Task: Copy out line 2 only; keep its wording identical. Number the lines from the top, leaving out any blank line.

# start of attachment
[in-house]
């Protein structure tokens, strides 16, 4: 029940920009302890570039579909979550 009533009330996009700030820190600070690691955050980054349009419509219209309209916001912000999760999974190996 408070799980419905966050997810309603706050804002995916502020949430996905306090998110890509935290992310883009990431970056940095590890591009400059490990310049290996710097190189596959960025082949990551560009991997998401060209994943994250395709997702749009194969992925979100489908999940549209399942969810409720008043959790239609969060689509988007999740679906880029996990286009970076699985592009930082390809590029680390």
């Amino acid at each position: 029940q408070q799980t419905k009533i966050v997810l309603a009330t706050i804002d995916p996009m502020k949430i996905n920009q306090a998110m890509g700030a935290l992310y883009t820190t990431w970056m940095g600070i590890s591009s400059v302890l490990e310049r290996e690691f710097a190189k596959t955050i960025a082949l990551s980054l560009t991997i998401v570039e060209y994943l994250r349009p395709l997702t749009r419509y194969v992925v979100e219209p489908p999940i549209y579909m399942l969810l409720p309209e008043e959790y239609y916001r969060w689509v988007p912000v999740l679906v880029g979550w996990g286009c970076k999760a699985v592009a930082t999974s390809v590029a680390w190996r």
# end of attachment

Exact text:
């Protein structure tokens, strides 16, 4: 029940920009302890570039579909979550 009533009330996009700030820190600070690691955050980054349009419509219209309209916001912000999760999974190996 408070799980419905966050997810309603706050804002995916502020949430996905306090998110890509935290992310883009990431970056940095590890591009400059490990310049290996710097190189596959960025082949990551560009991997998401060209994943994250395709997702749009194969992925979100489908999940549209399942969810409720008043959790239609969060689509988007999740679906880029996990286009970076699985592009930082390809590029680390």